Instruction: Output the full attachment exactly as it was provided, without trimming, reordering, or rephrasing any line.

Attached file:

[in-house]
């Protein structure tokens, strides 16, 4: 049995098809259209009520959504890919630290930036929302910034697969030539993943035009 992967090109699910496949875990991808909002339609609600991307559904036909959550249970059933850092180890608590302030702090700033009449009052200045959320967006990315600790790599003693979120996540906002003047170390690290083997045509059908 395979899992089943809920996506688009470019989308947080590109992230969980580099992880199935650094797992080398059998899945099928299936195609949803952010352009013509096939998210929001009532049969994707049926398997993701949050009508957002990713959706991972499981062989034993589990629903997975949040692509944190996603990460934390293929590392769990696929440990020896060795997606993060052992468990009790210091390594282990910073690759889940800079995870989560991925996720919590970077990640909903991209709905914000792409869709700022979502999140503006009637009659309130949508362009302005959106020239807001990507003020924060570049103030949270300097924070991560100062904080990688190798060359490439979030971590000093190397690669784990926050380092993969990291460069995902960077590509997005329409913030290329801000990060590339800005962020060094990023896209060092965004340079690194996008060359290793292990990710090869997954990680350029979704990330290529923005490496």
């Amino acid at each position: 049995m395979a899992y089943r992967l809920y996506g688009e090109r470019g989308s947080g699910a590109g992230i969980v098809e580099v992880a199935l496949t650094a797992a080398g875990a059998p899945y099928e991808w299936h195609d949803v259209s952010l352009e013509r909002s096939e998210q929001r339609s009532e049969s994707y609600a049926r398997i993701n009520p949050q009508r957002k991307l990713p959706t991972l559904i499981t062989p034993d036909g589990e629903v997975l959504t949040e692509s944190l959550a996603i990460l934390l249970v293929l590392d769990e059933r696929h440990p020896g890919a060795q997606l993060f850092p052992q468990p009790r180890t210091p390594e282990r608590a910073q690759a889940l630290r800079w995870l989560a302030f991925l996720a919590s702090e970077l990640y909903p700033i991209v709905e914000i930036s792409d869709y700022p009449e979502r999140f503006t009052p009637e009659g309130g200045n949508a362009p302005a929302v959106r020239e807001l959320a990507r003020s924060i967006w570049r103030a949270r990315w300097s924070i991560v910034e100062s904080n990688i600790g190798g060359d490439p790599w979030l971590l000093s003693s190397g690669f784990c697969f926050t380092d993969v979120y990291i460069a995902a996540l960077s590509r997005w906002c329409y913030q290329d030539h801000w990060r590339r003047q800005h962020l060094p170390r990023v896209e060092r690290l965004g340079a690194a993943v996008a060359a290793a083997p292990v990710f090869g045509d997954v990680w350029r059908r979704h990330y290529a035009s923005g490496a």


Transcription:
[in-house]
């Protein structure tokens, strides 16, 4: 049995098809259209009520959504890919630290930036929302910034697969030539993943035009 992967090109699910496949875990991808909002339609609600991307559904036909959550249970059933850092180890608590302030702090700033009449009052200045959320967006990315600790790599003693979120996540906002003047170390690290083997045509059908 395979899992089943809920996506688009470019989308947080590109992230969980580099992880199935650094797992080398059998899945099928299936195609949803952010352009013509096939998210929001009532049969994707049926398997993701949050009508957002990713959706991972499981062989034993589990629903997975949040692509944190996603990460934390293929590392769990696929440990020896060795997606993060052992468990009790210091390594282990910073690759889940800079995870989560991925996720919590970077990640909903991209709905914000792409869709700022979502999140503006009637009659309130949508362009302005959106020239807001990507003020924060570049103030949270300097924070991560100062904080990688190798060359490439979030971590000093190397690669784990926050380092993969990291460069995902960077590509997005329409913030290329801000990060590339800005962020060094990023896209060092965004340079690194996008060359290793292990990710090869997954990680350029979704990330290529923005490496």
């Amino acid at each position: 049995m395979a899992y089943r992967l809920y996506g688009e090109r470019g989308s947080g699910a590109g992230i969980v098809e580099v992880a199935l496949t650094a797992a080398g875990a059998p899945y099928e991808w299936h195609d949803v259209s952010l352009e013509r909002s096939e998210q929001r339609s009532e049969s994707y609600a049926r398997i993701n009520p949050q009508r957002k991307l990713p959706t991972l559904i499981t062989p034993d036909g589990e629903v997975l959504t949040e692509s944190l959550a996603i990460l934390l249970v293929l590392d769990e059933r696929h440990p020896g890919a060795q997606l993060f850092p052992q468990p009790r180890t210091p390594e282990r608590a910073q690759a889940l630290r800079w995870l989560a302030f991925l996720a919590s702090e970077l990640y909903p700033i991209v709905e914000i930036s792409d869709y700022p009449e979502r999140f503006t009052p009637e009659g309130g200045n949508a362009p302005a929302v959106r020239e807001l959320a990507r003020s924060i967006w570049r103030a949270r990315w300097s924070i991560v910034e100062s904080n990688i600790g190798g060359d490439p790599w979030l971590l000093s003693s190397g690669f784990c697969f926050t380092d993969v979120y990291i460069a995902a996540l960077s590509r997005w906002c329409y913030q290329d030539h801000w990060r590339r003047q800005h962020l060094p170390r990023v896209e060092r690290l965004g340079a690194a993943v996008a060359a290793a083997p292990v990710f090869g045509d997954v990680w350029r059908r979704h990330y290529a035009s923005g490496a």